Republicans are waiting out Hurricane Isaac before beginning their national convention in Tampa, Fla., this week, and Democrats are looking forward to a national convention in Charlotte, N.C., Sept 4.
But as election day draws closer, some local voters say both Mitt Romney and Pres. Barack Obama should be paying attention to the national economy.
"People are afraid to buy anything when they don't know where their next paycheck is coming from," according to Gilman Avenue resident Danielle Casey, 46, who said the economy could have some bearing on the way she votes.
She noted her brother, who lives in the Canton area, had been laid off from a job with the Timken alloy company earlier this year and hasn't been called back.
Ohio's unemployment rate was 7.2 percent in July-but that's still lower than the national rate, hovering between 8 and 8.3 percent in 2012, according to the National Conference of State Legislatures.
A year ago U.S. unemployment was above 9 percent.
Choices between the candidates
Some stark choices between President Barack Obama and Republican challenger Mitt Romney:
- Obama would extend expiring Bush-era tax cuts for households earning under $250,000 a year but allow them to rise for wealthier taxpayers.
- He would make those earning more than $1 million a year pay taxes at a minimum 30 percent rate.
- Romney would keep Bush-era tax cuts for all incomes and cut taxes on individuals and companies, bringing the top individual rate of 35 percent down to 25 percent and would curtail some tax deductions and exemptions for the wealthiest, but he hasn't specified which ones.
- Obama pledges to reduce federal spending-but gradually to prevent further shocks to the still-wobbly economy.
- He acknowledges that government debt has risen sharply on his watch but says that the tens of billions in stimulus spending, bank and auto bailouts were necessary to keep the recession from being worse.
- Obama has reached agreement with congressional Republicans to cut $487 billion in military spending over a decade.
- Romney says Obama has made the economic downturn worse, not better.
- With the government poised to post its fourth consecutive annual deficit of more than $4 trillion and the national debt standing at just under $16 trillion, Romney says the best way to spur recovery and stronger job growth is for the government to get out of the way of private enterprise.
- Romney would ease regulations, especially those on small businesses, while blocking the bipartisan agreement to sharply cut military spending.
Source: Associated Press
"I just hope whoever gets elected can do something to help these people get back to work," Casey said.
Just up the street neighbor Ben Bain, 81, said the economy wouldn't factor into his decision on the ballot this year.
"I'm already getting Social Security and my retirement income, and I don't think the economy would play a part in my vote," he said. "And I'm not sure one candidate is any better than the other. Nobody has a specific plan for what they'll do."
According to the Associated Press, lawmakers from both political parties say there is a good chance Congress will address Social Security in the next year or two, but to this point Social Security has not played a big role in the presidential election.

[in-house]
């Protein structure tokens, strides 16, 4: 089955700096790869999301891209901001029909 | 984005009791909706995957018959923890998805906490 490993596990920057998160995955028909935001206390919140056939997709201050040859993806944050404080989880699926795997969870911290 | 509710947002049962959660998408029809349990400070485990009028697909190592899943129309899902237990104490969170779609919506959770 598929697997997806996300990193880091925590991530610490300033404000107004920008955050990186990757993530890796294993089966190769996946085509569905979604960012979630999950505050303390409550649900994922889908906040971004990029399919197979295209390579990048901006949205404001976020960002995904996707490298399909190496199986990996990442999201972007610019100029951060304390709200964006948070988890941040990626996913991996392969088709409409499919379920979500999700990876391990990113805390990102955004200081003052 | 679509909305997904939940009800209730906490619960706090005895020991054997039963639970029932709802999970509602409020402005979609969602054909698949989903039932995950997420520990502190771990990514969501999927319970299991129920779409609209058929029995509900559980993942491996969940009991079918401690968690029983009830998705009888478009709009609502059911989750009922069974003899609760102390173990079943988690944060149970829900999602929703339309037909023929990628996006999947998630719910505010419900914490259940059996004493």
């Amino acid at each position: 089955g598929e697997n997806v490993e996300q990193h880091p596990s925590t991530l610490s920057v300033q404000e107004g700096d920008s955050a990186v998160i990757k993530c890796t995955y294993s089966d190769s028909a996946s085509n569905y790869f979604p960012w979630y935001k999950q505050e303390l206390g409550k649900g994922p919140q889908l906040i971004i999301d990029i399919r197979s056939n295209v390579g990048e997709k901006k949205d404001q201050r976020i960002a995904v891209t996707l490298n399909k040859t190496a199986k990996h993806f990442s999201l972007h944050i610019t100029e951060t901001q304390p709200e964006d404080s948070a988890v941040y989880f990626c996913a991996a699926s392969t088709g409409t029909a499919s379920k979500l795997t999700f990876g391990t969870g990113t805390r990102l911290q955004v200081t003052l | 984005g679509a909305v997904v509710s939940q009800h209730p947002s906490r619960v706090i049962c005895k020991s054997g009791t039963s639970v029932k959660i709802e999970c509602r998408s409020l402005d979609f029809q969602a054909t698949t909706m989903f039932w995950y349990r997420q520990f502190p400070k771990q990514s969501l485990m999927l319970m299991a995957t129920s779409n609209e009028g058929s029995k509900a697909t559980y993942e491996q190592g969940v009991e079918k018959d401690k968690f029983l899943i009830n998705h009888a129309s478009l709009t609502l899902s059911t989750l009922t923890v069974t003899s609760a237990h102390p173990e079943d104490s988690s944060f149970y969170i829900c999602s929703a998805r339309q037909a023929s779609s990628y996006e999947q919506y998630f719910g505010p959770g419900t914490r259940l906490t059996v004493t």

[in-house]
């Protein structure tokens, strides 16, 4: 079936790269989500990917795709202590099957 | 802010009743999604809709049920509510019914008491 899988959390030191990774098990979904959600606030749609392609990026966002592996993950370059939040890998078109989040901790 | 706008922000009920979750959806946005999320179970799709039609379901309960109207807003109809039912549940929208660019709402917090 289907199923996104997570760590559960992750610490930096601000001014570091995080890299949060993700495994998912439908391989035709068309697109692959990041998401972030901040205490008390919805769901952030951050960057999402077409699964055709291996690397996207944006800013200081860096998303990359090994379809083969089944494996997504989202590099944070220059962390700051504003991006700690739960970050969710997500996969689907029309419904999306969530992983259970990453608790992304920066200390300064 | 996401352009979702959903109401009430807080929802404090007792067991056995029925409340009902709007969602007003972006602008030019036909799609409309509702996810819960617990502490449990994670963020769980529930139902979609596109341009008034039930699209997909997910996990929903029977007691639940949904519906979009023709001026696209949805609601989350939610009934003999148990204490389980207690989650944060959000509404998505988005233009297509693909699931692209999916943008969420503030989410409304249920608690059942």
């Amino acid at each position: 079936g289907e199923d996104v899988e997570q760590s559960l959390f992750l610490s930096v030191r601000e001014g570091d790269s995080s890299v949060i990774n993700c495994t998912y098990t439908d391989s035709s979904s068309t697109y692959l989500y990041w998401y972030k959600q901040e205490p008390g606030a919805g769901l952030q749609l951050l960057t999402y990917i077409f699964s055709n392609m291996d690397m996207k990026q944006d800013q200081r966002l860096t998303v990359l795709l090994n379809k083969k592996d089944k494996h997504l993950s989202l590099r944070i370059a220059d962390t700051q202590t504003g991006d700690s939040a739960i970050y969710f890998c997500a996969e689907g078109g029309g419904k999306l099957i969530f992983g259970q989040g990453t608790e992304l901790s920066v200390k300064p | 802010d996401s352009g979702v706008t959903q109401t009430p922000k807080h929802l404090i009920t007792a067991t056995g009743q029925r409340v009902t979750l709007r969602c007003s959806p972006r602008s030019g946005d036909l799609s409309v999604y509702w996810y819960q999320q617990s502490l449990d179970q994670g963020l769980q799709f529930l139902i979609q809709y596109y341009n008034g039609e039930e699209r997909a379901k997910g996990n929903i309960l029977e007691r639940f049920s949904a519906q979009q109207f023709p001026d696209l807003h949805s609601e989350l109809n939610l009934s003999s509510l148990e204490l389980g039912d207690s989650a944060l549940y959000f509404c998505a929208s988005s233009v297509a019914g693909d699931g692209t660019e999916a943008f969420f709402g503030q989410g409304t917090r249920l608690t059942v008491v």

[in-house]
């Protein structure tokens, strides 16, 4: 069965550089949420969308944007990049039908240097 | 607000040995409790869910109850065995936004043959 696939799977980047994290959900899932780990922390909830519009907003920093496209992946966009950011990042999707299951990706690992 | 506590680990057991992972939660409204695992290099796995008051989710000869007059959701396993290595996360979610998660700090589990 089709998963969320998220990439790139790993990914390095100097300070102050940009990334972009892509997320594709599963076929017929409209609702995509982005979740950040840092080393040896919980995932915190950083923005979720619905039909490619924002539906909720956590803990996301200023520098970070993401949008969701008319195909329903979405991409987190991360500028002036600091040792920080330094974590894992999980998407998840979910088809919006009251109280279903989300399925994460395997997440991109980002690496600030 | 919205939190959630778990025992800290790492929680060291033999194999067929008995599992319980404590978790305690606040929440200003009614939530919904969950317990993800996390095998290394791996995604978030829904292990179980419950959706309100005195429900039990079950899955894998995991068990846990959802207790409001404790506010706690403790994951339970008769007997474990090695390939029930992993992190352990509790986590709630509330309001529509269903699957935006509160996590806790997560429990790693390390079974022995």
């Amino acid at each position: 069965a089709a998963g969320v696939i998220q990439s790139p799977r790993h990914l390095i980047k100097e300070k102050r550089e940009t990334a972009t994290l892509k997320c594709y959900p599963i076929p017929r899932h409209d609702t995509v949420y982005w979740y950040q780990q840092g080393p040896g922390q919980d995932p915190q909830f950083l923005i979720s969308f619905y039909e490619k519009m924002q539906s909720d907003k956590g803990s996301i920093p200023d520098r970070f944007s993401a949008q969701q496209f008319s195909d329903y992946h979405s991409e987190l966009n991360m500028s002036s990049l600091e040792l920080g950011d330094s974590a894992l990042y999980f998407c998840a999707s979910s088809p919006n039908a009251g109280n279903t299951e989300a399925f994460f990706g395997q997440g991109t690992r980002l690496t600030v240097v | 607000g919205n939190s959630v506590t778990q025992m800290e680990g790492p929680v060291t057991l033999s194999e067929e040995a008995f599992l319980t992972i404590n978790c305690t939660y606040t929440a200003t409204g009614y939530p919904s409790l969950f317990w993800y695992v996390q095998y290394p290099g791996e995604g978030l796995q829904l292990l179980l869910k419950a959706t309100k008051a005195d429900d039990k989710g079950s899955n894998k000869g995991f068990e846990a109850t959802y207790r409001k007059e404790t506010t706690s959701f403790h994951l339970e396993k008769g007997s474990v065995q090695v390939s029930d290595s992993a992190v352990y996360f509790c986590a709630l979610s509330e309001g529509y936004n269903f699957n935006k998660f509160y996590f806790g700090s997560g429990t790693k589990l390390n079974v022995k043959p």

Romney has said he favors gradually increasing the retirement age, but opposes tax increases to shore up Social Security.
Obama hasn't laid out a detailed plan for addressing Social Security. But during the 2008 campaign, he called for applying the Social Security payroll tax to wages above $250,000. It is now limited to wages below $110,100, a level that increases with inflation.
The AP reports that Obama says any changes to Social Security should be done "without putting at risk current retirees, the most vulnerable or people with disabilities, without slashing benefits for future generations and without subjecting Americans' guaranteed retirement income to the whims of the stock market."
Pat Bigley, owner of the S.W.A.G.G. (Stuff We All Give and Get) store on Front Street in Marietta, also doesn't have a favorite in this year's presidential race, and noted it will take time to turn the nation's economy around.
"I don't think four years in office is going to fix it," she said. "Whoever's elected may be president, but they don't hold absolute power, and have to work with others, like the congress, to get things done."
Walt Allen, 78, of Lowell, agreed, and said he, too, couldn't take sides with either candidate.
"I'd like to be able to take some good ideas from each one and put them together. But you can't do that," he said. "And what can (a president) do? Anything they do has to be approved by congress or the courts."
But Bill Farnsworth, 50, of Marietta has already decided he's sticking with Pres. Obama in the November election.
"This is a very important election, and I think I'll be going with Obama," he said. "He's already begun some steps to turn things around, and he just needs some time to improve the economy."
Farnsworth said it's difficult for him to trust Mitt Romney.
"He gives me the impression that he's more concerned about rich people," he said.
No matter who wins the election this November, Farnsworth said in his opinion the most important issue is that the president believes in God.
"That's very important to me," he said.